Many of the learners that I worked with would use the word long as a pejorative, on its own. “That’s long!” would be a singularly damming indictment of some activity that they were asked to engage with. The learners I worked with almost always preferred heuristic solutions over analytical solutions to any challenge presented to them; short cuts in other words.
The shortest short cut that learners used for answering questions was, it seemed, to get someone who already knew the answers to the questions to give the answers to them. In a world where search engines do exactly that, give instant answers to questions, why wouldn’t this approach seem to be the obvious one? To a typical learner of today, a teacher is expected to be a sort of walking search engine that can provide answers, answers that need to be remembered for just the interval between being told them and being required to repeat them under test conditions. The learner’s expectation of the teacher is for the teacher to tell them what test questions will be asked and what the answers to those questions are.
I am of course exaggerating, but perhaps not all that much. Most learners were actually prepared to engage with procedures required to determine answers rather than just be given answers, but for a significant number of learners, only to a certain extent. The certain extent was that these procedures were broken down into a series of steps, where each step was effectively to ask the teacher ‘What do I do now?’ and then do that. If any step required reference to an earlier step than the immediately preceding step, that requirement would render the entire procedure long. The ideal was that each step, once completed, could be forgotten immediately thereafter.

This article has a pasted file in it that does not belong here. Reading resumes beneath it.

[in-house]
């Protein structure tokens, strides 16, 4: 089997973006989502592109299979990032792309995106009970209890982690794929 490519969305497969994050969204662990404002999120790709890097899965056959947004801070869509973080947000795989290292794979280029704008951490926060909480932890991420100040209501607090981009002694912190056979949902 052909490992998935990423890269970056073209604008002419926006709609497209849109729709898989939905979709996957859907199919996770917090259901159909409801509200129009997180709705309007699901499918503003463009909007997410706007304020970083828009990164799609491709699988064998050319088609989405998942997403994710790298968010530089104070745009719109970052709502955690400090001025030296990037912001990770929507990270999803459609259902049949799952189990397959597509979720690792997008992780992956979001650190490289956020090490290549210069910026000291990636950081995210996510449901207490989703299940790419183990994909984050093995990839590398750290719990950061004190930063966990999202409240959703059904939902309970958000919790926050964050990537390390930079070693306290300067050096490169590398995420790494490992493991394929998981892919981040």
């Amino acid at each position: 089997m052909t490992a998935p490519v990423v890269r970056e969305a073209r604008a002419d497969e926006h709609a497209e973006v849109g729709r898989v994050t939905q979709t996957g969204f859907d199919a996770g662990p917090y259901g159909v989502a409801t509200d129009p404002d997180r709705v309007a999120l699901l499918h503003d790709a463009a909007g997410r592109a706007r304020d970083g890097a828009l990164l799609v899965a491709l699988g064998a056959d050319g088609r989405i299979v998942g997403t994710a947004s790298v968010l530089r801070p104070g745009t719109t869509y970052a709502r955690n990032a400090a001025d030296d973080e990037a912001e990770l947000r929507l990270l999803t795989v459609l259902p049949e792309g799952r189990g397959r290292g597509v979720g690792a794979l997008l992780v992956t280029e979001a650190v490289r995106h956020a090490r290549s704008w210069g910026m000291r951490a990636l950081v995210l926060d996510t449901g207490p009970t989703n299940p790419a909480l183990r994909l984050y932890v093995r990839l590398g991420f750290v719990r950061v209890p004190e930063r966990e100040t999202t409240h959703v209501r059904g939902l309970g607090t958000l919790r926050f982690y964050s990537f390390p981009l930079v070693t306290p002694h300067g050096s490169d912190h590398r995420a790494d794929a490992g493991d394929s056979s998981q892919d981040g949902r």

From the perspective of the person undertaking the procedure, a discrete and acyclic set of simple steps would indeed seem to be the fastest and most efficient way of completing the procedure. The complication that this way of completing the procedure would be of little value in producing recollection of how to repeat the procedure or insight into how to complete a similar but non-identical procedure was not easily appreciated by learners, because that would involve them appreciating that they were completing the procedure not for the sake of completing it but as preparation for later repetition or adaptation, and to be thinking ahead about something that wasn’t even happening yet was most definitely being long. Whatever needed doing in the future would be done then, by the most direct and efficient short cut available.
From the perspective of having successfully learned something, it is obvious how sticking to immediate efficiencies all the time when undertaking tasks is hugely inefficient in the long run, because it turns out that there are many, many inter-dependencies between the tasks; completing each task as quickly and efficiently as possible minimises the opportunities to recognise task inter-dependencies as all attention is reserved for completing the current task only. Avoiding anything long ends up resulting in so many repetitions of short tasks that the total time expended to complete anything of significant complexity ends up being very, very long indeed.
Physics (and science generally, but not to quite the same extent) is almost entirely concerned with characterising inter-dependencies (which is what laws of nature more-or-less are), so learners who deprioritise inter-dependency characterisation are not just choosing to learn about physics in a drastically inefficient way, but to learn about it in a way that resists any sort of understanding of the subject other than as some sort of esoteric doctrine.
Some learners do engage with characterisation of inter-dependencies. They seem to have an intrinsic motivation to do this, and I think that these learners see that engagement as a kind of game.